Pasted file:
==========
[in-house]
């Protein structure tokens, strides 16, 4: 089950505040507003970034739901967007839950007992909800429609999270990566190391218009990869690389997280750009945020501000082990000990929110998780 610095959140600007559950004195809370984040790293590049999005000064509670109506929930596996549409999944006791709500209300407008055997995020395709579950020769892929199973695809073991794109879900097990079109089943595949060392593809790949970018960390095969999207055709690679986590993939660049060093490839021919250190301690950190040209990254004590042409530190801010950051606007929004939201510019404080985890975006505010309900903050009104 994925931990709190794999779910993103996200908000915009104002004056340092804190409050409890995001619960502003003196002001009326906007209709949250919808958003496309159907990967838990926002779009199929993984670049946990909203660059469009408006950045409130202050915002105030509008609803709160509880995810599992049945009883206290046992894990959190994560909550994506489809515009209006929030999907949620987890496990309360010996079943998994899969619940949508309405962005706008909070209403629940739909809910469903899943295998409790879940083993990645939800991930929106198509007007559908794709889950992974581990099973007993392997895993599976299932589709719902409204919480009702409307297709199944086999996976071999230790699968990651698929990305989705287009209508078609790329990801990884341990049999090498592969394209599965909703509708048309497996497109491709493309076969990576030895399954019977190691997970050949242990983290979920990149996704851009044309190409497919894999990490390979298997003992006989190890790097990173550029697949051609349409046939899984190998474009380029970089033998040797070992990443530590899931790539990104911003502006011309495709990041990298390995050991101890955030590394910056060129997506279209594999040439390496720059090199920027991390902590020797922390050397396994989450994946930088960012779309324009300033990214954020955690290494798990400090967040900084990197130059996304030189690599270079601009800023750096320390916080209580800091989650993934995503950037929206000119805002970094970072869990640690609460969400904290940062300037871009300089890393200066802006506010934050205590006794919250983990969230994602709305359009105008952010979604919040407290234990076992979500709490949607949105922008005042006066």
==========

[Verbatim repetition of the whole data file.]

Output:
[in-house]
């Protein structure tokens, strides 16, 4: 089950505040507003970034739901967007839950007992909800429609999270990566190391218009990869690389997280750009945020501000082990000990929110998780 610095959140600007559950004195809370984040790293590049999005000064509670109506929930596996549409999944006791709500209300407008055997995020395709579950020769892929199973695809073991794109879900097990079109089943595949060392593809790949970018960390095969999207055709690679986590993939660049060093490839021919250190301690950190040209990254004590042409530190801010950051606007929004939201510019404080985890975006505010309900903050009104 994925931990709190794999779910993103996200908000915009104002004056340092804190409050409890995001619960502003003196002001009326906007209709949250919808958003496309159907990967838990926002779009199929993984670049946990909203660059469009408006950045409130202050915002105030509008609803709160509880995810599992049945009883206290046992894990959190994560909550994506489809515009209006929030999907949620987890496990309360010996079943998994899969619940949508309405962005706008909070209403629940739909809910469903899943295998409790879940083993990645939800991930929106198509007007559908794709889950992974581990099973007993392997895993599976299932589709719902409204919480009702409307297709199944086999996976071999230790699968990651698929990305989705287009209508078609790329990801990884341990049999090498592969394209599965909703509708048309497996497109491709493309076969990576030895399954019977190691997970050949242990983290979920990149996704851009044309190409497919894999990490390979298997003992006989190890790097990173550029697949051609349409046939899984190998474009380029970089033998040797070992990443530590899931790539990104911003502006011309495709990041990298390995050991101890955030590394910056060129997506279209594999040439390496720059090199920027991390902590020797922390050397396994989450994946930088960012779309324009300033990214954020955690290494798990400090967040900084990197130059996304030189690599270079601009800023750096320390916080209580800091989650993934995503950037929206000119805002970094970072869990640690609460969400904290940062300037871009300089890393200066802006506010934050205590006794919250983990969230994602709305359009105008952010979604919040407290234990076992979500709490949607949105922008005042006066």